By building resilience into our natural water systems, we can address multiple climate threats. Restoring natural stream channels offers ecosystems a wide set of benefits. When rivers are allowed to flow their intended course, they support people and wildlife by carrying water supplies, replenishing groundwater, and providing important habitats that bolster biodiversity. At the US Water Alliance, we’ve even seen farmers and water managers come together to reduce nutrient runoff and build forested buffers to control water temperature in streams. These agriculture-municipal water partnerships improve water quality, protecting valuable ecosystems and water supplies. Meanwhile, reconnecting the river to its floodplain where possible provides important buffers that benefit people and nature. With room to expand, rivers can recharge groundwater supplies during heavy rains or spring runoff. Such nature-based solutions for flood protection provide a first line of defense for extreme events. Preventing soil erosion can prevent riverine floods, while green infrastructure that mimics natural waterways can reduce localized or nuisance flooding. Protecting coastal mangroves and wetlands significantly reduces hurricane impacts; some studies have found storm surge reduction of 26-76 percent!
Stream flows are another key component of a resilient water system – there needs to be enough water to meet the needs of both nature and communities. Particularly in the west, river flows are under intense pressure and commonly over-allocated among the many human users, leaving insufficient flows to meet the needs of nature. Facilitating water transactions between users in a water basin is an important strategy to enhance flows for particular uses, though these agreements are complex and may take years to put into place. In recent years, River Network has supported the Environmental Water Transactions Network, helping conservation practitioners across the Colorado River Basin better connect to each other and exchange best practices, while helping them build connections with water users – ranchers and farmers –to encourage the types of collaborations that will be essential to achieving a different water future.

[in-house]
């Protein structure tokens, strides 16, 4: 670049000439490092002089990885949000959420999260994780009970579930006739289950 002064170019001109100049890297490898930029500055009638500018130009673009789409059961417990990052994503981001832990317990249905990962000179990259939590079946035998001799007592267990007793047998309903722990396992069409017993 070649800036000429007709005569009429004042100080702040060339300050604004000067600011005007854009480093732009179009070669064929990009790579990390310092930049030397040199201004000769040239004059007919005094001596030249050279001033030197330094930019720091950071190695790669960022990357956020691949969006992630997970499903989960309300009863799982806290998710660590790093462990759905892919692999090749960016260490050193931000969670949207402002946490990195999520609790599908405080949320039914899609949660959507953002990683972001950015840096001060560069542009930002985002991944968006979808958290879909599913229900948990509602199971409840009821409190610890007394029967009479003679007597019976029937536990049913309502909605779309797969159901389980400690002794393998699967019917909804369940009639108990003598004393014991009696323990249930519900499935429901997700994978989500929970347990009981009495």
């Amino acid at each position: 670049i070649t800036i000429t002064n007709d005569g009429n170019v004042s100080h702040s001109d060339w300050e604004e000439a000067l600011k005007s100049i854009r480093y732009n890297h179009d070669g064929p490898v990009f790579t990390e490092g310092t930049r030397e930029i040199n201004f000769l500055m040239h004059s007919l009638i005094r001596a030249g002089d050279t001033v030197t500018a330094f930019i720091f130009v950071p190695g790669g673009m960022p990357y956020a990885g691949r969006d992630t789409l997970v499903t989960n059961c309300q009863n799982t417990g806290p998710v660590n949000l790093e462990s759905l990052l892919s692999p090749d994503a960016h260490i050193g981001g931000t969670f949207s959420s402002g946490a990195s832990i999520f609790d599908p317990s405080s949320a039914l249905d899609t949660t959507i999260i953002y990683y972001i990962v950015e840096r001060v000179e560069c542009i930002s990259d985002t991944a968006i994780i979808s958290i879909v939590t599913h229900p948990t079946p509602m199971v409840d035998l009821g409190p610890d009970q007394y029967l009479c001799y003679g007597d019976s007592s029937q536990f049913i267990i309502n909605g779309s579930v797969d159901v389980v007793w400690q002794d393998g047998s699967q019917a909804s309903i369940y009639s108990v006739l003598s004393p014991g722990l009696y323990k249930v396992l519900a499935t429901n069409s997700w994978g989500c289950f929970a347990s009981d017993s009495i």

Protection of our watersheds also has significant potential to mitigate climate change.
Forests in the United States are a tremendous carbon sink, currently offsetting 10-20 percent of carbon emissions each year. They also provide significant protection for our drinking water supplies. In fact, 53 percent of drinking water supplies across the nation originate on forest land. Forests are natural filters for water quality. Five major cities–Boston, New York City, Portland, San Francisco, and Seattle–source their drinking water from reservoirs located in protected, forested watersheds, and are thus able to enjoy high quality drinking water without expensive filtration. New York City has spent about $1.7 billion protecting the Catskills upstream, saving $10 billion to build a filtration plant plus $100 million per year to operate it. Watershed protection in forested areas provides us with excellent drinking water while also absorbing carbon, effectively mitigating climate change.
At the heart of watershed protection, we need community-centered approaches to resilience.
We all live in a watershed, even those of us in urban environments, in proximity to life-giving waterways that can also pose threats to life. Understanding local threats related to water supply, drought, water quality, or flooding issues is a key first step to generating solutions that address them. However, while solutions ranging from conservation to restoration efforts, land protection, or green infrastructure projects benefit the environment, they are only viable if they are developed and implemented alongside community members. Through the US Water Alliance’s Water, Equity, and Climate Resilience: An Urban Flooding Bootcamp, we’re seeing cities around the nation take these steps. In Raleigh, community advocates are working with stormwater managers to install rain gardens and propose development regulations that protect vulnerable populations and waterways. In the greater Des Moines area, a significant regional collaboration is underway for a greenway investment in the 500-year floodplain that includes flood resilience projects for previously underserved neighborhoods. Solutions that are generated and informed by the community are those most likely to address myriad local concerns and to be designed to bring about multiple benefits.
Community resilience IS climate resilience.
Climate solutions rooted in local knowledge and the co-creation of policies through a One Water approach will ensure that all people and our planet thrive.
So today we celebrate Earth Day Live 2020. We celebrate watersheds and all the various water protectors out there –water utilities and river keepers, foresters and indigenous and tribal leaders, and so many others. Thank you for nourishing our ecosystems, supplying us with clean water and flood protection, and securing a safe climate future!
Water is Life
I love You Water
I Thank You Water
I Respect You Water
Lakota Water Song
Mni T’hey he la
Mni Wopeda E Chi chi ya
Mni O’haa la…he
Lakota Water Song by Arlene, Mary Louise, and Beatrice Menase Kwe Jackson